What’s Wrong With Me?

Thanks to social media and the internet we are able to peer into the lives of our fellow citizens like never before. We now see each others successes and failures, strengths and weaknesses, pleasures and sadness. Nothing is hidden as we bear all in efforts to find like-minded friends and acceptance in a world of unacceptance.  Instead of bringing us closer together, this new found knowledge of our countrymen has caused anger and hatred. Those who were once peaceful neighbors have become bitter enemies. Social networking has turned into social warfare and everyone is fair game. Respect has turned into ridicule and love has turned into hate.  

Social media has taught us how to quickly identify each others faults. The judgement seat of society is not fair, nor is it just. Personal views outweigh others rights as people go out of their way to harm each other. They find pleasure in burning homes and businesses, destroying careers, and ruining reputations as they claim the moral high ground. Yet, no matter how many fellow citizens they successfully defeat, their anger and hatred towards others continues to grow.  Societal acceptance comes at the high price of self-abandonment as the social influencers condemn all who refuse to comply.  

These self-appointed gatekeepers of society are busy looking left and right to see where others don’t measure up. They go out of their way to negatively impact another human’s life. If necessary, they will even create an offense to justify their bullish attacks. Instead of having a positive influence on society and teaching others how to respect and accept each other, they are teaching others that it’s perfectly acceptable to harm someone else.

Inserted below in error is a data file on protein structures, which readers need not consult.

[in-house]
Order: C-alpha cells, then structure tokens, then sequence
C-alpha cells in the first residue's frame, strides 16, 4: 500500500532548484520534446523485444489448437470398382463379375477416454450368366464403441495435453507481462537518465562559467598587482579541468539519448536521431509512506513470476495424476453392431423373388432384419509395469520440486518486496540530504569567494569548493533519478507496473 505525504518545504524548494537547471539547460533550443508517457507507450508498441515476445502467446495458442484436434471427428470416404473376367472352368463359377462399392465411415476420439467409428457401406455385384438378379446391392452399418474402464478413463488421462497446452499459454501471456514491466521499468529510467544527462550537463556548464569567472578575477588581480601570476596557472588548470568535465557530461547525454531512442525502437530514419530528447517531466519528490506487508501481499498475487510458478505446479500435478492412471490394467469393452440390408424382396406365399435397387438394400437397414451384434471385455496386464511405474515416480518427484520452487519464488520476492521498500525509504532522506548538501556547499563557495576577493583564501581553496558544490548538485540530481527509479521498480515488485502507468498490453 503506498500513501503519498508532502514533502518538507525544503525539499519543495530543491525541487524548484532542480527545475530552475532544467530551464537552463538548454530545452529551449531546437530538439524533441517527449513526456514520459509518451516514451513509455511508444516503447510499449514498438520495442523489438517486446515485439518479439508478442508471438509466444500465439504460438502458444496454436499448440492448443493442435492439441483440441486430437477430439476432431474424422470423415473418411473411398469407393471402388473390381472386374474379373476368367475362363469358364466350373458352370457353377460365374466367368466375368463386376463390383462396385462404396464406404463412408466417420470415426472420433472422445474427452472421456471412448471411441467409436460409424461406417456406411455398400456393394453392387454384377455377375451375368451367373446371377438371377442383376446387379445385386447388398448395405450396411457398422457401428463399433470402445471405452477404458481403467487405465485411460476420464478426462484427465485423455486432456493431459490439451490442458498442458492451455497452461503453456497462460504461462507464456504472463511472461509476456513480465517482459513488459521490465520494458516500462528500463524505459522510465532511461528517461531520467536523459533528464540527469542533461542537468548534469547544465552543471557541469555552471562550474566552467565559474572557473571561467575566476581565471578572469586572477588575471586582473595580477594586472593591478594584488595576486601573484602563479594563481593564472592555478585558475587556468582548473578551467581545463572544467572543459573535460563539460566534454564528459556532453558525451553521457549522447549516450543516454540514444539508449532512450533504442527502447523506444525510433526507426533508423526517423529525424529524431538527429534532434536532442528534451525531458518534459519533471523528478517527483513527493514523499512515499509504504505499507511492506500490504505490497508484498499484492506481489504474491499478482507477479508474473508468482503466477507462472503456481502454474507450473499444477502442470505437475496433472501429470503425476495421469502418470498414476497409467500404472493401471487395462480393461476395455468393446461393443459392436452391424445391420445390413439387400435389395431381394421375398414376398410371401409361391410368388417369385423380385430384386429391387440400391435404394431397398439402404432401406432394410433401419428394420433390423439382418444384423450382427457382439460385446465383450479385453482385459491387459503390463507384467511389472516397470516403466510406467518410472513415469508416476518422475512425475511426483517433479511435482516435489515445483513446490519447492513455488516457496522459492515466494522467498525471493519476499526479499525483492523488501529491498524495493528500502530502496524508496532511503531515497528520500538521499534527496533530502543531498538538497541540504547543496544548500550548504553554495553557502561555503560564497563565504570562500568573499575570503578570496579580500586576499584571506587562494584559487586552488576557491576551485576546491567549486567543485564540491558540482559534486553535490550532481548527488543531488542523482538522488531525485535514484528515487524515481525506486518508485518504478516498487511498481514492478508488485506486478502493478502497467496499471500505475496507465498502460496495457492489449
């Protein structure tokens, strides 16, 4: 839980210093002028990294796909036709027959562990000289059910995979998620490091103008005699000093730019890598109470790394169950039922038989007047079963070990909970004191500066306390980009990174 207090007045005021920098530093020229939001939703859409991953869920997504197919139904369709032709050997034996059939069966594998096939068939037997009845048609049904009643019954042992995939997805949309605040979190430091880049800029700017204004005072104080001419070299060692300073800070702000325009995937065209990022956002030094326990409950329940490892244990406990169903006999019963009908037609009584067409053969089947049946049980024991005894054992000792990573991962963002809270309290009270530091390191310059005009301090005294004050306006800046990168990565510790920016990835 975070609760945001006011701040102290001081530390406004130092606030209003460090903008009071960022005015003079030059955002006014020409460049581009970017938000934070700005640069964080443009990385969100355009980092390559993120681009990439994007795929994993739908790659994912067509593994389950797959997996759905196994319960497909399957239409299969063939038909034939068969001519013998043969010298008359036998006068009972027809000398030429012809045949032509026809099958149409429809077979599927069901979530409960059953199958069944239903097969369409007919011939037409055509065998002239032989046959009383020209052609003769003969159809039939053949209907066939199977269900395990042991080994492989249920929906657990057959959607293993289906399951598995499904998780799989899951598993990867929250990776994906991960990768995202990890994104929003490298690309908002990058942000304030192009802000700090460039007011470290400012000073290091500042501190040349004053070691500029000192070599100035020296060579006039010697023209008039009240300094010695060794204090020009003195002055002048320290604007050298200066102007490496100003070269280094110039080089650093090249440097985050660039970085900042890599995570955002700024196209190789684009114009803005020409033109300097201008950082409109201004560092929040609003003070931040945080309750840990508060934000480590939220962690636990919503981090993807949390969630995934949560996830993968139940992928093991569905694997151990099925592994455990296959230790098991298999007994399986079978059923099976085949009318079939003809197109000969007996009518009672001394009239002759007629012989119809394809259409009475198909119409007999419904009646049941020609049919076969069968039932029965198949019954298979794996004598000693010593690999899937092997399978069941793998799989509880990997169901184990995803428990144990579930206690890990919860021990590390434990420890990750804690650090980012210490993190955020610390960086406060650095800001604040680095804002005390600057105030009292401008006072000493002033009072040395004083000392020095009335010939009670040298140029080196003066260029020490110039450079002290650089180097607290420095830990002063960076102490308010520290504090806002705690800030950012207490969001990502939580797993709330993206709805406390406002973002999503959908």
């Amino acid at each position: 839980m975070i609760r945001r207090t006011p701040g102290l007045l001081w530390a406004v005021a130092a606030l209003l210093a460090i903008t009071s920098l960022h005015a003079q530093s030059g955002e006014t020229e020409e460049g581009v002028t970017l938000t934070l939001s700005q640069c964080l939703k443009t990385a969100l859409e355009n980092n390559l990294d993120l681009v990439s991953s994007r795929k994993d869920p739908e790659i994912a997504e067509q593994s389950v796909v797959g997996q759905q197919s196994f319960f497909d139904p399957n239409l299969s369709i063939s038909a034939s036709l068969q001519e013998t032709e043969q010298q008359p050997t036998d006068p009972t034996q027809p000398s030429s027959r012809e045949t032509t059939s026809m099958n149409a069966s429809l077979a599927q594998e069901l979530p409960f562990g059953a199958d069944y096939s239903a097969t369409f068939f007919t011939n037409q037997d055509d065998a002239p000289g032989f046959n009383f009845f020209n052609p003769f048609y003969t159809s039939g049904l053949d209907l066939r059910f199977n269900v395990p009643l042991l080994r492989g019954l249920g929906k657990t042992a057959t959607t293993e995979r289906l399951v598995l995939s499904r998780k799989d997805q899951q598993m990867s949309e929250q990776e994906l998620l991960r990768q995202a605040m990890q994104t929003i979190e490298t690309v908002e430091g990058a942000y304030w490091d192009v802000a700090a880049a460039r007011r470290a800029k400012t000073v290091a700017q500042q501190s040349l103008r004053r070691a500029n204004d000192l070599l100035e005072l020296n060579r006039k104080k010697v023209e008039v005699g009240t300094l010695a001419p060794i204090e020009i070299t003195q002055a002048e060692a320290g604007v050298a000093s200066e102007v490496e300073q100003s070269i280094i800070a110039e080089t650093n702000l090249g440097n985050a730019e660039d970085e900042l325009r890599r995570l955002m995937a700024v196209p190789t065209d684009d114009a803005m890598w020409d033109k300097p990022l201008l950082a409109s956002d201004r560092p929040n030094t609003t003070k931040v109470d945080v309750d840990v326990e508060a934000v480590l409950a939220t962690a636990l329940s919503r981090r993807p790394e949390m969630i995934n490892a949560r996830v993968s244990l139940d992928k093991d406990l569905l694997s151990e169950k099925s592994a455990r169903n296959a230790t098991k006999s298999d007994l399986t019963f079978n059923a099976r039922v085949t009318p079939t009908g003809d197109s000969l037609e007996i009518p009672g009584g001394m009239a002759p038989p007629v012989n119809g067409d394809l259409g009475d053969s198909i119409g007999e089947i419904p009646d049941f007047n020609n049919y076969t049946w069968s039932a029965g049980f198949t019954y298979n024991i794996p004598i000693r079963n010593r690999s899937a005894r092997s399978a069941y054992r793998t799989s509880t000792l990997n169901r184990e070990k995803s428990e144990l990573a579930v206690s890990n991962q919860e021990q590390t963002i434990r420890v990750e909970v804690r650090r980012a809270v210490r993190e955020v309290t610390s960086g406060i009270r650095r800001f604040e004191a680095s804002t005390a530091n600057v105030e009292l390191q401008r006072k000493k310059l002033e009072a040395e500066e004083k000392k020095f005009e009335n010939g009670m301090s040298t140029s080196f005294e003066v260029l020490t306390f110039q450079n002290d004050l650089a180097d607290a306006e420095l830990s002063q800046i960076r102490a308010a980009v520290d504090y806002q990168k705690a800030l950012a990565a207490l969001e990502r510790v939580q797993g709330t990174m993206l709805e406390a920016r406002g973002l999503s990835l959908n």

They fail to see what is obvious to those watching. The real source of their addiction to the destruction of others is pride. Whenever we set our gaze on other humans, we will find people who are happier, smarter, better looking, and more talented and successful than ourselves. Social media highlights our failures as we don’t measure up to others successes. A prideful person cannot bear the thought of being second-best. They hate what they cannot control or change. Pride and hatred drives their addiction as they seek acceptance through the destruction of others.  Their actions are no better than Cain who became prideful and jealous as he compared himself to his brother Abel. Abel offered a better (more acceptable) sacrifice to God, so Cain killed him. Instead of examining himself and learning how to please God, Cain let jealousy and hatred build in his heart, so he committed the first murder (Genesis 4).  

If we want to have a positive influence on society, we must learn from Cain’s mistake and turn our gaze off each other and look inward and upward. None of us measure up to God’s standard. Jesus said it plainly, “You therefore must be perfect, as your heavenly Father is perfect” (Matthew 5:48). Instead of asking, “What’s wrong with them?” Ask, “What’s wrong with me?”

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